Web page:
So, I take my responsibilities to the interwebs very seriously. When I posted late last week asking for requests for things to make, I was pleased–and a tad overwhelmed–with all the ideas that poured in. My goal is to make ’em all and answer all your questions. Well, except maybe for you, B: I only have so much free time. I am glad I threw this request out there, because I have been feeling a bit in a rut. Thanks, y’all.
HomeImprovementNinja suggested gnocchi, and I was actually relieved to see the request in my comments. It is something I have been contemplating for ages, but have always managed to put off. It seems like so much work for something I feared I would inevitably screw up. I don’t like failure, as we have established.
Prepping these was not nearly as daunting as I expected. The most annoying part was rolling out the tubes of dough; it takes around 45 minutes of repetitive behavior. It is definitely worth it for the final outcome, though. This yields some light, pillowy pasta that went great with a vodka cream sauce I threw together last minute. I am having the leftovers with pesto for lunch today. These would be great made with sweet potatoes and some kind of sage sauce; lots of possibilities lie in this very simple recipe.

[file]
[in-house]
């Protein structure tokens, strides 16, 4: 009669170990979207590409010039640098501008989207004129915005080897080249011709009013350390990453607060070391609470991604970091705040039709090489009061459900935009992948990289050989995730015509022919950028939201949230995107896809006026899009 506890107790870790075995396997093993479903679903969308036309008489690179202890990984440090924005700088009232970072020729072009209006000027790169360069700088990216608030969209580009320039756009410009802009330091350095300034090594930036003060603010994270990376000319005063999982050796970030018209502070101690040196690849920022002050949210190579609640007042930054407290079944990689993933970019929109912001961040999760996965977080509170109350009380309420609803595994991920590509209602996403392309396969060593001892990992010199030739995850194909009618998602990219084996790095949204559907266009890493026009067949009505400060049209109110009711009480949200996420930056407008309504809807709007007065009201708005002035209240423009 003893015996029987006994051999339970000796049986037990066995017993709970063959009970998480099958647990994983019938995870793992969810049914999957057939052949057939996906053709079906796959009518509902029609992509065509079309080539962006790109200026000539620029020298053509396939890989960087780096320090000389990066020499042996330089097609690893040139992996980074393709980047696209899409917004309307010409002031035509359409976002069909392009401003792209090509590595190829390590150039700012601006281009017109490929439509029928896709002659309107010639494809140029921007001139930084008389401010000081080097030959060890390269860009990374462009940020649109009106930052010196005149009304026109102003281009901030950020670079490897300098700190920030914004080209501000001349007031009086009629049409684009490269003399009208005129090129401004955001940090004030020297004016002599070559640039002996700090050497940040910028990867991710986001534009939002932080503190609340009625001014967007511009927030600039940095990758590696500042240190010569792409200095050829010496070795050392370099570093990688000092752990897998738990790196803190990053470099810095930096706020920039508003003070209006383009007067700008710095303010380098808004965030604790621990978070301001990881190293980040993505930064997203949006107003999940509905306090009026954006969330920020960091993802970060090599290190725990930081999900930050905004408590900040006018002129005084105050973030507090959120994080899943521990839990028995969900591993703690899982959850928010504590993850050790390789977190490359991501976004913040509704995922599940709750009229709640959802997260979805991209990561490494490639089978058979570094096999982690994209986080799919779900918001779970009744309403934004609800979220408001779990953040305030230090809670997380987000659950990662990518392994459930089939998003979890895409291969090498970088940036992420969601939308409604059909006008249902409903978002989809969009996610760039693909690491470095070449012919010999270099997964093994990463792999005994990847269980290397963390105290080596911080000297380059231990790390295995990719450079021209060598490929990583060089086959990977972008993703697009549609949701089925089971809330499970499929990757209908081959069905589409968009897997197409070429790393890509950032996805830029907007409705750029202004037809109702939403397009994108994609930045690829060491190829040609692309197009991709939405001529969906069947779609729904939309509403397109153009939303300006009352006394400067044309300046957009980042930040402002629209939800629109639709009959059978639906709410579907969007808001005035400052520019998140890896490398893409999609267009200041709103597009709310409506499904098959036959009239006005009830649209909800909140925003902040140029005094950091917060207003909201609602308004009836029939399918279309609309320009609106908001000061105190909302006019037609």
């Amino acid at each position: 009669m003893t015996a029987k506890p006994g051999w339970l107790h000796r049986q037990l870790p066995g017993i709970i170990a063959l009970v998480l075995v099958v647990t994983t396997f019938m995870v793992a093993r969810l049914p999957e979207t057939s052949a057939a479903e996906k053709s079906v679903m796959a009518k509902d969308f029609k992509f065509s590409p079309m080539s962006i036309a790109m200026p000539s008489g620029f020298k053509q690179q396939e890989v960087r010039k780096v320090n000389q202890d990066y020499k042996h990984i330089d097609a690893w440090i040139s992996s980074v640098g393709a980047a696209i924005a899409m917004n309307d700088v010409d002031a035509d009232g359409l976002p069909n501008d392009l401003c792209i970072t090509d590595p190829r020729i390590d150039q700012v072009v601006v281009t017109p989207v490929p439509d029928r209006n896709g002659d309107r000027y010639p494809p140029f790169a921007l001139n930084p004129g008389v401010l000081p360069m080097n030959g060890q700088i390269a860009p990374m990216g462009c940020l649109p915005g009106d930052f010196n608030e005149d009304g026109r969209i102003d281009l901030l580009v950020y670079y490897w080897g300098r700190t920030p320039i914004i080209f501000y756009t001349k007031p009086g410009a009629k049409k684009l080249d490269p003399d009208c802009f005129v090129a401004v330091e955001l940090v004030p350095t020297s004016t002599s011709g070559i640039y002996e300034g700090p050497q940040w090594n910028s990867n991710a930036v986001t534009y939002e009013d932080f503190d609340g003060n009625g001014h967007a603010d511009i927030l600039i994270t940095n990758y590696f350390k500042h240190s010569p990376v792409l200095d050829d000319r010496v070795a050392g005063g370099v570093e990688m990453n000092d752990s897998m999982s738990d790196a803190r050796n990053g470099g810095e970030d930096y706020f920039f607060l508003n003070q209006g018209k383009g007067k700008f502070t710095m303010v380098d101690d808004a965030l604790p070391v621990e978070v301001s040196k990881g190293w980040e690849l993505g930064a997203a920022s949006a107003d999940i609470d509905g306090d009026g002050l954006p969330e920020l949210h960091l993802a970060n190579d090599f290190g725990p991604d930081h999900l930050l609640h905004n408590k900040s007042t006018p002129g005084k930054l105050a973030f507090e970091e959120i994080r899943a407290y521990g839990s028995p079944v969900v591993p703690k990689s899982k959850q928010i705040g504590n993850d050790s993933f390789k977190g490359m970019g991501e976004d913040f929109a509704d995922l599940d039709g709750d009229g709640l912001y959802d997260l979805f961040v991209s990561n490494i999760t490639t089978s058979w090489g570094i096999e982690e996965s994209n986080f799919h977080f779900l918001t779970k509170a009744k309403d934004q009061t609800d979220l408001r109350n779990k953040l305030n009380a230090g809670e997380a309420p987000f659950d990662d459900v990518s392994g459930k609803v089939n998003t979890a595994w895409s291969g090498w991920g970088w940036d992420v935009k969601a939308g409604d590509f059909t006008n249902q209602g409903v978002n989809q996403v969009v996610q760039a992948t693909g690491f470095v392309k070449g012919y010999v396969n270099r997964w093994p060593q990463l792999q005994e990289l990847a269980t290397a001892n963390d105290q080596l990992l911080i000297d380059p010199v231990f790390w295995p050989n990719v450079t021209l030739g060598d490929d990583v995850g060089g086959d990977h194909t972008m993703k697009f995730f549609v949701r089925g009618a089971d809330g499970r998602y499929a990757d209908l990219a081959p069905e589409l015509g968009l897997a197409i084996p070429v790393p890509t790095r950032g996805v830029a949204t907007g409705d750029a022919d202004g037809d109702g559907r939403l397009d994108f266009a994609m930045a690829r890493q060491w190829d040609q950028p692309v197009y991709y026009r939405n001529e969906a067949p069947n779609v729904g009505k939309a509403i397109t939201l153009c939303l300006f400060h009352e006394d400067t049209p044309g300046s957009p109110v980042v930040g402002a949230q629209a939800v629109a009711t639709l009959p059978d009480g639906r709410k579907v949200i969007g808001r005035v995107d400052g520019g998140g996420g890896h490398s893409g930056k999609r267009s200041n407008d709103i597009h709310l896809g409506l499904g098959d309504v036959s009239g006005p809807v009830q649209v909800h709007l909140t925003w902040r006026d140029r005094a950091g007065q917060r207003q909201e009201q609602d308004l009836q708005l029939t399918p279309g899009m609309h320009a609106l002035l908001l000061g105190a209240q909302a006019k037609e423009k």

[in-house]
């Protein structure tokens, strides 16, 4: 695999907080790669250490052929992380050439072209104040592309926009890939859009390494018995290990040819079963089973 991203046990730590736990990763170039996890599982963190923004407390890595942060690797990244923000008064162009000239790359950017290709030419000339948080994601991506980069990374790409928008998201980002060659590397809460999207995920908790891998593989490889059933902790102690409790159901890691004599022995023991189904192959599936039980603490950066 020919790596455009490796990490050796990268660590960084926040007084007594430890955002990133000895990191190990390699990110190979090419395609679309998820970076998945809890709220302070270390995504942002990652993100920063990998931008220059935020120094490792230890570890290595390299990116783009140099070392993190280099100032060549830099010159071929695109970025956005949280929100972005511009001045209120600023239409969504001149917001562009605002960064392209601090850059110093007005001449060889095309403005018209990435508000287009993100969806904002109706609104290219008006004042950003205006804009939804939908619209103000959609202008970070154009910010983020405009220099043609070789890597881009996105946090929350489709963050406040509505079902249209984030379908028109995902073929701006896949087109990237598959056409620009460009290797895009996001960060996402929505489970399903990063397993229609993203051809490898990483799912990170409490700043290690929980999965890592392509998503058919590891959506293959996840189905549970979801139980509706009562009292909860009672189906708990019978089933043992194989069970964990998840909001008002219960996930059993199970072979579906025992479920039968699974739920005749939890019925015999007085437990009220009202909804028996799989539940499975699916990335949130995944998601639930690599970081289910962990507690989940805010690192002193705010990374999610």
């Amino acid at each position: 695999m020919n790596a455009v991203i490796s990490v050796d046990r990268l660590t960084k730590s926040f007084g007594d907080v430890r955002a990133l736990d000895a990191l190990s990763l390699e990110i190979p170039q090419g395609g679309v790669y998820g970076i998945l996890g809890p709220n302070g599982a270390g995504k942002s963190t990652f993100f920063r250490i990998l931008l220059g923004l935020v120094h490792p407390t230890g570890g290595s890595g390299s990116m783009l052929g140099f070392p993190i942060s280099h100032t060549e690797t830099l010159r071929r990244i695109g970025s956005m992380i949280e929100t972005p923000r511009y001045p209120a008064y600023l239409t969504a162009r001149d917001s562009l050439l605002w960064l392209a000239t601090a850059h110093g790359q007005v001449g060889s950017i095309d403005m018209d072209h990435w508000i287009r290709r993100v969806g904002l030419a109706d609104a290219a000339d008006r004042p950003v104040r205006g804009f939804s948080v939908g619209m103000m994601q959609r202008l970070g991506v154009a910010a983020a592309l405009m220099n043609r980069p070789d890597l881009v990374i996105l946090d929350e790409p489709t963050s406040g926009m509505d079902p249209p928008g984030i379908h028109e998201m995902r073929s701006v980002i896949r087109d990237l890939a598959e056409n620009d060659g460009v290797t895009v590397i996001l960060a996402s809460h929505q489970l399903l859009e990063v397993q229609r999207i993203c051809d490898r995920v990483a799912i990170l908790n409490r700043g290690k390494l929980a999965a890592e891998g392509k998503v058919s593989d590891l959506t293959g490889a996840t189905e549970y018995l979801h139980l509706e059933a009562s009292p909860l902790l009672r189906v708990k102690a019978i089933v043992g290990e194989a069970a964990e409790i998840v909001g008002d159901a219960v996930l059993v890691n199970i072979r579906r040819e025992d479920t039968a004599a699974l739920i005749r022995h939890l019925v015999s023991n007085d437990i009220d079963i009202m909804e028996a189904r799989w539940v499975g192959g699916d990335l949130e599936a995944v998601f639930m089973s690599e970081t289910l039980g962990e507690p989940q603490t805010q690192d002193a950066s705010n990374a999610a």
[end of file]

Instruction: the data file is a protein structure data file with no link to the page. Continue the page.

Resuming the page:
This one is for the Ninja.
From Simply Recipes
2 lbs whole baking potatoes (3 large)
2 beaten egg yolks
1 1/2 cups flour
Pinch of salt
Preheat oven to 350°F. Spear the potatoes with fork tines in several places around each potato to vent moisture as the potatoes cook. Bake the potatoes in their skins until tender, about an hour. Let cool on a rack, cutting them open to help cool and let more moisture escape.
Scoop out the potatoes from their skins. Pass the potatoes through a potato ricer and into a large bowl. (I don’t have a ricer; I pressed them through a mesh strainer.) It is best to work with the potatoes when they are still warm. Add the flour, egg and a pinch of salt. Mix by hand until you have a nice pliable ball of dough. Do not overmix.
Prepare a work area and dust it with flour. Take the dough, a piece at a time, and roll it out gently with your hands until you have rolls about 3/4 inch in diameter. It is very important to keep a light touch while you are rolling the dough. Gently roll the dough with your fingertips while while exerting the lightest pressure outwards, not down, to draw the dough out. Cut the tubes of dough into pieces about one inch long. Using either the tines of a fork or your fingertip, press against a piece of the dough and roll it slightly to form an indentation (good for catching the sauce). As the gnocchi are made, place them on flat baking pan, lightly dusted with flour or lined with wax paper. At this point you can freeze the gnocchi ahead of time. Freeze them first on a floured or lined tray, then once frozen you can put them into a freezer bag for more easy storage.
To cook, just put the frozen gnocchi into the simmering water for the next step. Bring at least 6 quarts of salted water to a boil in a shallow saucepan. Gently drop the gnocchi, a few at a time, into the water. As soon as they rise to the surface, remove them with a slotted spoon, draining well. Arrange on a warm serving dish. Continue cooking the gnocchi in the same manner.